On December 2nd, 2021, something strange happened. Major League Baseball scrubbed player faces, highlight reels and other media from its website. Where videos of iconic Yankees once stood, the only thing visible now was a letter from the commissioner of the MLB, Rob Manfred. The reason? The Collective Bargaining Agreement (CBA) between the owners of baseball’s thirty teams and its players had expired. In response, the owners locked out the players, forbidding them from coming to work. Months later, the two sides are reportedly no closer to an agreement than they were on December 2nd. The chasm seems so wide that in February, Labor Secretary Marty Walsh offered to send in federal mediation.
The differences between the owners and players revolve around the fundamentals of the game and the finances of the league — a literal case of inside baseball. However, beneath this dispute lies something much greater. An examination of the dynamics at play during the lockout shows that the players’ distrust of the MLB mirrors larger themes in the labor movement.
The Current Standoff
One of the most contentious disputes between management and the players’ association revolves around a practice known as service time manipulation. From the moment a player is drafted, teams control the rights to that athlete for six years. However, executives have often cunningly extended that time frame. The MLB has a large minor league system; when a player is drafted, he’ll spend a period of time (anywhere from months to a few years) with these team affiliates before being called up to the majors. One full year is deemed to be 172 days. Engaging in shrewd sleight of hand, teams will often call up players from the minors to the majors a few weeks after the season has started, in order to procure an extra year of services. For instance, the Chicago Cubs timed star prospect Kris Bryant’s call-up so that he would only play for 171 days, getting a de facto seventh year of service time from him as a result. Eradicating this manipulation is one of the players’ key goals.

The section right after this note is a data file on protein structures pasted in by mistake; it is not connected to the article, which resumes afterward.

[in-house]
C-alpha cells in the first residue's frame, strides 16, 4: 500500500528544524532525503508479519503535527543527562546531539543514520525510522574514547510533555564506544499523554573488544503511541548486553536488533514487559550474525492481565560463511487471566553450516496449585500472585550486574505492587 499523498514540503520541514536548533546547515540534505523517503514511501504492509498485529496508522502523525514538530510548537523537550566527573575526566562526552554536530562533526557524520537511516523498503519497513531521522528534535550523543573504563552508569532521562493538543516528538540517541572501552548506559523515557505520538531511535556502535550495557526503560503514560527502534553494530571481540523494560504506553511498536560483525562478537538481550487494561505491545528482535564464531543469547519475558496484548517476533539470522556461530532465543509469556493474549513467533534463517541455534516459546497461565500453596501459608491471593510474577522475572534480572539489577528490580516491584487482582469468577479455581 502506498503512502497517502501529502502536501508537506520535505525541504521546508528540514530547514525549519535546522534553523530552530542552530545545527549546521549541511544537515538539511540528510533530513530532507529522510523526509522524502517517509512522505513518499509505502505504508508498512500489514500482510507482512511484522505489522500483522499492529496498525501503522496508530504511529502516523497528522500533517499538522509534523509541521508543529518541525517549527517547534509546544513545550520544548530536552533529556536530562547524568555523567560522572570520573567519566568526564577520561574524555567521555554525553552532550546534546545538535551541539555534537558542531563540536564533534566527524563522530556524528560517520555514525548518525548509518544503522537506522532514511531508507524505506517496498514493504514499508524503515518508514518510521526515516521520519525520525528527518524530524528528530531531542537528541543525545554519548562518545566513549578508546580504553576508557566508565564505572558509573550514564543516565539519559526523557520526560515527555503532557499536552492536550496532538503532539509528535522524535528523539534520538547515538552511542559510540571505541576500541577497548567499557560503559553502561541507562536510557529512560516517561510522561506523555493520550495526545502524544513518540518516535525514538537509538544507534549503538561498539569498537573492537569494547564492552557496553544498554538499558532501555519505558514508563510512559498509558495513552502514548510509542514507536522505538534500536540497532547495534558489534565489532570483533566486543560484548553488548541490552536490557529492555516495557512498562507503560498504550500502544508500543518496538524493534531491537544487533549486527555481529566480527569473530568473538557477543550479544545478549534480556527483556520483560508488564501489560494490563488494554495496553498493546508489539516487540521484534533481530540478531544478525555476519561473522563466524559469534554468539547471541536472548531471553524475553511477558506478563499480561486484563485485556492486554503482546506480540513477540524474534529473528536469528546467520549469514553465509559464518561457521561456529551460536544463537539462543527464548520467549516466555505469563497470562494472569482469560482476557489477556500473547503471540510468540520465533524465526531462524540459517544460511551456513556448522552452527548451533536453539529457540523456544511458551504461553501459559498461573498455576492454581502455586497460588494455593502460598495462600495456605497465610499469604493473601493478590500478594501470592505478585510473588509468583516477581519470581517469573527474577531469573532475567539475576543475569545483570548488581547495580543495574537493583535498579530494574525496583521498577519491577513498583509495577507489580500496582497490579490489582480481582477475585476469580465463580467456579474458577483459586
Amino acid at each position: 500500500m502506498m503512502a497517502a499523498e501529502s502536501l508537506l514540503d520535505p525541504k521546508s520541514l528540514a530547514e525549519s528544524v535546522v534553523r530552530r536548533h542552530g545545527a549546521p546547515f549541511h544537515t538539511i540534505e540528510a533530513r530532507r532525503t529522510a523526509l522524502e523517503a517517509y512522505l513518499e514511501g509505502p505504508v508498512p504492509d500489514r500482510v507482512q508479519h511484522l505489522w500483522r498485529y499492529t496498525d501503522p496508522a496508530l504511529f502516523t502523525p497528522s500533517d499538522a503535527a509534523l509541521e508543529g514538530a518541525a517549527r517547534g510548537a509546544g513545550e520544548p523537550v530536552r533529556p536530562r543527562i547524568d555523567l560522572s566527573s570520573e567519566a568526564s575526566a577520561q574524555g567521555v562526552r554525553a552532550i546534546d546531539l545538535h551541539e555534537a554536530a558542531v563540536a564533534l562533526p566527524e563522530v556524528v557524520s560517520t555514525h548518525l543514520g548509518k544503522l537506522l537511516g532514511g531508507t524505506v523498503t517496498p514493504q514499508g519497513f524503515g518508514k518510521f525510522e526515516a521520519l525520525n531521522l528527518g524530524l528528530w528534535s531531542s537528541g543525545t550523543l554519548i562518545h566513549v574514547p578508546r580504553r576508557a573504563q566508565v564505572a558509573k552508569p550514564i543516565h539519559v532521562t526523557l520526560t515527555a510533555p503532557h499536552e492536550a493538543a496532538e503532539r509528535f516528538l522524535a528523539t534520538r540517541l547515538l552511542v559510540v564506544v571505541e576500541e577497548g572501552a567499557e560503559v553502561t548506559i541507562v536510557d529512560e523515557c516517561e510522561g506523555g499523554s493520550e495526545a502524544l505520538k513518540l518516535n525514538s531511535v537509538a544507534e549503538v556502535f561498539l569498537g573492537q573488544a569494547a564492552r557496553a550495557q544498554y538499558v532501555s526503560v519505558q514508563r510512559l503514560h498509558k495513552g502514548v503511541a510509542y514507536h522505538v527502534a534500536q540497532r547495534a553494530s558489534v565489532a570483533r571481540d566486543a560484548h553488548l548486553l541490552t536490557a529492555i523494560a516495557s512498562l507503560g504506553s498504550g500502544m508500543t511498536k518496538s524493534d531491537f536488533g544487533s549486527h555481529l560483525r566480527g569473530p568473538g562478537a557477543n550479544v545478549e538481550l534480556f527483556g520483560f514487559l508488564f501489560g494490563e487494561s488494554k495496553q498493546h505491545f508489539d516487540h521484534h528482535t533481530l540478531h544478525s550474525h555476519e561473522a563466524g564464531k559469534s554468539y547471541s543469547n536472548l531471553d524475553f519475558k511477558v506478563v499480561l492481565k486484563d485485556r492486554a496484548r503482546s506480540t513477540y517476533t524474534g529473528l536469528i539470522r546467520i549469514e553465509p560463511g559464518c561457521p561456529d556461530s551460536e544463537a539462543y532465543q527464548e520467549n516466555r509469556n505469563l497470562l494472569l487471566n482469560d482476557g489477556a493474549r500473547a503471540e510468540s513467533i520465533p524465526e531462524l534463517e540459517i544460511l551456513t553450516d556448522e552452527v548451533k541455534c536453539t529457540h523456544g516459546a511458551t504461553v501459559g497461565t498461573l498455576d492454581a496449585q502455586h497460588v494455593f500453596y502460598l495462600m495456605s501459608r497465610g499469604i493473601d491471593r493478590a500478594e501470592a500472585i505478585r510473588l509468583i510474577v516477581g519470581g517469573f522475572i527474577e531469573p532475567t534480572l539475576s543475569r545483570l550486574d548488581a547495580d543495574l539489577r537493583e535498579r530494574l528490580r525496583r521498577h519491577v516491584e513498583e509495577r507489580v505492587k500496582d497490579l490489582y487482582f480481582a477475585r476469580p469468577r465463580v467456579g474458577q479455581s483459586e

The fact that management controls a worker’s labor for six years — and can artificially extend that window — is chilling. It is a reminder of the vast amount of leverage employers have over workers in virtually every aspect of the American economy. By fighting against this reality, baseball players are in large part emulating workers taking part in the current Great Resignation and attempting to win some of their power back.
Another facet of the game the players are speaking out against is tanking, a practice whereby teams deliberately try to lose games in order to receive higher draft picks. Tanking often entails high-ranking executives trading away their best players, since the team that finishes last in the season gets the first overall pick in that year’s draft. The trade deadline, which is midway through the season, now sees a number of teams engage in “clearance sales,” resulting in a plainly non-competitive team on the field afterwards. Currently, players are trying to remove some of the incentives to tank, such as those higher draft picks, although they have been met by stiff opposition from the owners.
Though not a perfect comparison, predatory pricing in business provides a useful analog. In 2009, Amazon deliberately sold products at below market value in order to undercut its main competitor — diapers.com — and drive them out of business. That cynical decision to purposefully lose money in hopes of reaping a profit in a few years is similar to what baseball teams are doing right now. It is a practice that portends grave consequences — for its competitors in the case of Amazon and for a team’s own players in the case of baseball.
The Minor Leagues
Perhaps the biggest indictment of Major League Baseball is the current state of the minor leagues. Although the present minor league season is unaffected by the lockout in the major leagues, the poor conditions in the minors show a callous disregard for players. According to ESPN, most minor leaguers make between $8,000 and $14,000, a number well below the cost of living. It was only this past year that MLB required teams to house players, after an outcry over the squalid living conditions common in the minor leagues.